In a video that’s racked up more than 12 million views, Chibuzor Ejimofor — who said he goes professionally by the name Simon Jackson — can be seen unpacking his belongings at an office cubicle and putting them away into work shelves and drawers.
“I’m moving from my apartment into my cubicle at work,” the 28-year-old said in the video. “They do not pay me enough to do both, so as a matter of protest, I am just going to live at my job, and we’ll see how long I can get away with this.”
It turns out his cubicle staycation only lasted four days and three nights before the engineering consultancy firm Arcadis — Jackson’s employer — forced him to pack up his things. Then, he said, he was fired.
“I wish they approached the TikToks differently and maybe had a conversation with me about whether there was something more serious going on in terms of money. But do I understand their response? 100%,” the construction project manager told Insider, adding that he’ll “take the opportunity to get away from the corporate world” for a while.
“I’ve gotten so many views now, so maybe I can take that and work on building my brand. I can always find another job if that doesn’t work out,” he added, speaking from an Airbnb room in a Seattle suburb.
“Honestly though, if I hadn’t posted the videos on TikTok, I think I could have lived in the office for at least six months with no issue.”
When Insider reached out to Arcadis to confirm that Jackson had been an employee, a representative from the company said: “Due to privacy concerns relating to personnel information, the company is not at liberty to disclose any matters regarding current or former employees without express employee permission.”
Jackson’s posts from his cubicle ‘home’ garnered millions of views in a matter of days.
It all started last Monday, when Jackson says he “spontaneously” decided to start living in Arcadis’ downtown Seattle offices.
Mounting student loans and a rent increase (his rent went from $1,300 a month to $1,500 a month) made it difficult for Jackson to afford his apartment.
So Jackson came up with a novel solution to his money woes.
“The office is pretty much empty because everyone’s working from home, so I just thought, why not move there? I told my friend about it, who thought I was joking, but I started packing and just did it,” he said, adding that he managed to stuff his belongings into two suitcases, four boxes, two backpacks, and a few duffel bags.
He filmed what he was doing in a hyperlapse video — “I film content all the time anyway” — and uploaded it on TikTok the next day. It didn’t take long before the video got the attention of a lot of people.
“It got 60,000 views, then 200,000, and then a million. I was like, ‘Oh shit, what do I do now?'” he recalled.
He decided to continue making more TikToks about his new living quarters.
To maintain personal hygiene, he used shower facilities available in the office bathrooms, complete with towels. “I’ve thought this out, baby!” he said in the video.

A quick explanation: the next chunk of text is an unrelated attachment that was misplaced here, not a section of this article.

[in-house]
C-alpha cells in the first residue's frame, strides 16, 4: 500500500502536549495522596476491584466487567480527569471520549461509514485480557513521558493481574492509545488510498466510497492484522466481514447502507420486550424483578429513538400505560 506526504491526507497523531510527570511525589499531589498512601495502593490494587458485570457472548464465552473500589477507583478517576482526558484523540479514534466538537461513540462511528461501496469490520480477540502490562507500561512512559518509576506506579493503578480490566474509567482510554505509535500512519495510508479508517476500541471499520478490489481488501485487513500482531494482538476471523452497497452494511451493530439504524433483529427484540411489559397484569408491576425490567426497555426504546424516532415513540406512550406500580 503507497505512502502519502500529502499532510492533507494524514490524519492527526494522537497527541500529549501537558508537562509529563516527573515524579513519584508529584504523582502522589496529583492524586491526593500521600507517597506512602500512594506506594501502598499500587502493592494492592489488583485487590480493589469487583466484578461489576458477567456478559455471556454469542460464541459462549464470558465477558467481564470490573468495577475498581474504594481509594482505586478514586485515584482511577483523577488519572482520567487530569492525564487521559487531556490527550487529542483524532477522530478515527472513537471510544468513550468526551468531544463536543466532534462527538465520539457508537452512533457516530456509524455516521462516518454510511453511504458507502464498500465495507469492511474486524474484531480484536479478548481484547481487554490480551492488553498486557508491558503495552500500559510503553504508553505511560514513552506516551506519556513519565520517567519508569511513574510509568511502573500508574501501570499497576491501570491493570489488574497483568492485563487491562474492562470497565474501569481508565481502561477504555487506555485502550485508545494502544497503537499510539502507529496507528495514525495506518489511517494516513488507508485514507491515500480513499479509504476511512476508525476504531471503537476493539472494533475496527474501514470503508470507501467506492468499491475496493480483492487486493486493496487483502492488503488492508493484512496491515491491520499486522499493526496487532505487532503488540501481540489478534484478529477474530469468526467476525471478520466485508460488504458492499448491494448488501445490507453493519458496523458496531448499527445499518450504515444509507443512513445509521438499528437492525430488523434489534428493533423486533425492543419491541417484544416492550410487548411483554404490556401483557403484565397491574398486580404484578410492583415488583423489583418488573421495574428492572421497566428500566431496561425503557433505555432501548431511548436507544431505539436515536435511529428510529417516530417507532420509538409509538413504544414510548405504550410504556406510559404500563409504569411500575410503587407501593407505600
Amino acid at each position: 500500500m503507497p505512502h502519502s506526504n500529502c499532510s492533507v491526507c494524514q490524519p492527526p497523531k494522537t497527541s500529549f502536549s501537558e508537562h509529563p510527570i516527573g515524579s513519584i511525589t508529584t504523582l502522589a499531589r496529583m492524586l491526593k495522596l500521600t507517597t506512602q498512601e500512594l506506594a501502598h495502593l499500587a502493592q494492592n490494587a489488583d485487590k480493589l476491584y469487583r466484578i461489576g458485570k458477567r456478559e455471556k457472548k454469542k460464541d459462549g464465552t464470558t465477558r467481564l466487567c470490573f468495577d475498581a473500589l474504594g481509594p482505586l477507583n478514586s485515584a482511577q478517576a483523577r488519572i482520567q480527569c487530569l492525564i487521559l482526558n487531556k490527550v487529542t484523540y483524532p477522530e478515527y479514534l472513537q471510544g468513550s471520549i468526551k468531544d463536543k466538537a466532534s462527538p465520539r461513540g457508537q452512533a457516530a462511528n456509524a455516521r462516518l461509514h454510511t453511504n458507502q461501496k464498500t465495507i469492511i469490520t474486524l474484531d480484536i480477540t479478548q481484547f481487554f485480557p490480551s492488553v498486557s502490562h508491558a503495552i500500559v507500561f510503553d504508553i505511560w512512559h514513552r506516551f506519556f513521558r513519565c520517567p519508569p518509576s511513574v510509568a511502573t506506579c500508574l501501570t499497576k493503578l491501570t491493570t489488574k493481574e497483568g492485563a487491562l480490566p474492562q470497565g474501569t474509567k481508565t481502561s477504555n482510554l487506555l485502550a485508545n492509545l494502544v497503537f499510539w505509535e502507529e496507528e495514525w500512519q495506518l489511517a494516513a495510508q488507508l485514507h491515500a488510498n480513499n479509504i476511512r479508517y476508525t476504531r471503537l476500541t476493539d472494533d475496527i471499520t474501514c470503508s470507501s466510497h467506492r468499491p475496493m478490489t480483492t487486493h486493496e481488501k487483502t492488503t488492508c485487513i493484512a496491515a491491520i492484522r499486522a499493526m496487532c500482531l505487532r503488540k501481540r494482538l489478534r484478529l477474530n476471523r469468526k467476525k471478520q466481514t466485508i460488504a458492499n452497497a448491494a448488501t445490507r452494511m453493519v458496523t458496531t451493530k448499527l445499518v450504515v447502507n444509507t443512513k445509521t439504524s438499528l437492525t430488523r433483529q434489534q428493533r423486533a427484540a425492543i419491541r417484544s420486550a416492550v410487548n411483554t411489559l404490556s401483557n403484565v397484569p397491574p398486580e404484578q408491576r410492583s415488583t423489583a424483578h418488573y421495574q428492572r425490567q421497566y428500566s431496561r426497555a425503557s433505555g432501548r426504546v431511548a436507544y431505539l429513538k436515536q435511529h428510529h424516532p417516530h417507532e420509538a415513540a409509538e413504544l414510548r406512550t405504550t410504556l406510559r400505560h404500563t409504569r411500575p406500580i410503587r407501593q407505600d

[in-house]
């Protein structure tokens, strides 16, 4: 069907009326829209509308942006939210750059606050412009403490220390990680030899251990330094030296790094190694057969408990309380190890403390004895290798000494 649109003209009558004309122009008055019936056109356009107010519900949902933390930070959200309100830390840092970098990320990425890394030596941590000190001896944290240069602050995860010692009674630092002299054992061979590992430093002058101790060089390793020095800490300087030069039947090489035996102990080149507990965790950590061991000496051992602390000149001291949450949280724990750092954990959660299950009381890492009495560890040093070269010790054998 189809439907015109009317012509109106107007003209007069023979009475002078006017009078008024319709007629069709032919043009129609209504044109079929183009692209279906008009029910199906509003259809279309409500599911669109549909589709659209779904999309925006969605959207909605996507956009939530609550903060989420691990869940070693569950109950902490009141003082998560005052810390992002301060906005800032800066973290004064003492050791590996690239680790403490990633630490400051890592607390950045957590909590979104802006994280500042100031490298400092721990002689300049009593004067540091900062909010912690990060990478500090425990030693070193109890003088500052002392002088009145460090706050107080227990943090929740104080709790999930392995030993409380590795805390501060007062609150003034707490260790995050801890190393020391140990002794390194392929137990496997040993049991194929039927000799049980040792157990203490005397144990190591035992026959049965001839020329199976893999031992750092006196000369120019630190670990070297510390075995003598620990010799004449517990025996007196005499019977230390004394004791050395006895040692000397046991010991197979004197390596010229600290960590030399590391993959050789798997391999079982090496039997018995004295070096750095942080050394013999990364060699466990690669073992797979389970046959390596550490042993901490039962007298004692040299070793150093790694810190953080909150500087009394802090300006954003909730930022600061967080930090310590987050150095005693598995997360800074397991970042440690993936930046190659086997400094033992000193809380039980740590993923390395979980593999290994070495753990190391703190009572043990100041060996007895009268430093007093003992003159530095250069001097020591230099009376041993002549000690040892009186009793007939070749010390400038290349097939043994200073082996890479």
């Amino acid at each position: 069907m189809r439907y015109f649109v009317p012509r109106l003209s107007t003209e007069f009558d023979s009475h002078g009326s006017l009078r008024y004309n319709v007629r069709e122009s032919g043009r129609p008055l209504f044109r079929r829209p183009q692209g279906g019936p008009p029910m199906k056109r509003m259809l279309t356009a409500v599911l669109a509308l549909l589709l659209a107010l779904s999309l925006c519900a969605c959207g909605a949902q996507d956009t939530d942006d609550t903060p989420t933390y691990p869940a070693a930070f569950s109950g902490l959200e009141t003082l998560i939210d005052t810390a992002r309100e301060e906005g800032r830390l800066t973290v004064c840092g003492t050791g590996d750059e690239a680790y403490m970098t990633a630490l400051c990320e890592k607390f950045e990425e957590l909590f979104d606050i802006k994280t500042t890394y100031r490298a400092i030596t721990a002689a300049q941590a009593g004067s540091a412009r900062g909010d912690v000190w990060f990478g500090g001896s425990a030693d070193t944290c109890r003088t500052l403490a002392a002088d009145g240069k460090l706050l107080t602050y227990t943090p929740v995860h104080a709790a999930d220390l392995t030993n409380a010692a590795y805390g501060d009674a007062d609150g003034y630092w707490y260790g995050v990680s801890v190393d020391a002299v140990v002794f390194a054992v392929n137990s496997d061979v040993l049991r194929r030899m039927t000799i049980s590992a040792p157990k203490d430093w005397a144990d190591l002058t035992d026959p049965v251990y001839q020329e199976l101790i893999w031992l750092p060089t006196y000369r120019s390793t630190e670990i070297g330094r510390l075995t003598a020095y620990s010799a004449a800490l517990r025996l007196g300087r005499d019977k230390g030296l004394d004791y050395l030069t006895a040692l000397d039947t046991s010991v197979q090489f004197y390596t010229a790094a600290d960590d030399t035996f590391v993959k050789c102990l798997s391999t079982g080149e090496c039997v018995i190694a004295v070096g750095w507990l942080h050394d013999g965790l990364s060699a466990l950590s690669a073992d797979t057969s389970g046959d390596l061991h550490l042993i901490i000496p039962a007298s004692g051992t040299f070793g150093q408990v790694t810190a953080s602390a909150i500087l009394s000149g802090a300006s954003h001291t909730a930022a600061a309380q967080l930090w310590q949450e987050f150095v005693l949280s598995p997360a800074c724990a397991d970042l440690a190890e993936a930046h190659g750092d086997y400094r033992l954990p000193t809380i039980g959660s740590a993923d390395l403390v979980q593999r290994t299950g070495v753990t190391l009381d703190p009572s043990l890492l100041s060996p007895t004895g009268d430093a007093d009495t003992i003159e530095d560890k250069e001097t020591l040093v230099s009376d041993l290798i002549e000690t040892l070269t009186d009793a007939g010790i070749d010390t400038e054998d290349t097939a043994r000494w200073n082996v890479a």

During his short stay at the office, he said he only bumped into three co-workers. None of them raised an eyebrow about his cubicle set-up. “I think living in the office is something that is so unfathomable that they never even thought of it as a possibility,” he said with a chuckle.
His company’s HR department was less relaxed, however. Jackson said he got a call ordering him to remove his things from the cubicle, and then a written warning to delete his TikToks — or face termination.
He chose the latter.
“Honestly, getting the attention of so many people online — this happens once in a lifetime,” he said.
“I’ll travel a bit and stay with friends in different cities. I have a side business selling rompers, and I’m interested in running events, so I’m just going to roll the dice and see where it all takes me. I want to spread some good energy around.”
In this clip, DL Hughley explained why he believes known racists should be restricted from holding public office or any job whose duties impact the daily lives of people of color. DL suggested that overt racists should only be allowed to be janitors.
On Tuesday, Reddit user u/neilnellyasked people, “What is something subtle people say that is a red flag to you?” People came through with some truly useful examples of things people will say that are usually to trick, manipulate, or deceive you.
Here’s what they shared:
1. “When they never ask a question when you’re telling them something. My husband realized his father never does this, and now I can’t stop listening for this.” —u/foofoofoobears
2. “When they say, ‘But you’re so good at it!’ That’s them saying, ‘I’ll compliment you in the hope that you’ll take this task off my hands.'” —u/amelie_v
3. “When they say, ‘OK, fine. I’m sorry. Happy?’ That’s not an apology.” —u/Celq124
4. “Or, if they say, ‘I’m the worst person ever’ in their apology. Then their ‘apology’ turns into you assuring them and ignoring whatever they did that hurt you.” —u/lissalissa3
5. “When a mom says, ‘I try to be more like my kids’ friend than their mom.’ You need to wait around 20 years to do the best friend thing. My mom made sure I was home on time, went to school, got good grades, didn’t swear, went to university, and all the other great mom stuff that was annoying when I was young. Now, she is my absolute best friend by far.” —u/holyurushiol, u/bugbugladybug
6. “Non-apologies: ‘I’m sorry you got offended by what I said.'” —u/SelfDiagnosedUnicorn
7. “When people say things like, ‘I can say and do whatever I want. It’s a free country. Ever hear of freedom of speech?’ in order to justify shitty things they say or do. Like sure, you have the right to speak your mind, but people also have the right to judge you for what you say.” —u/87319496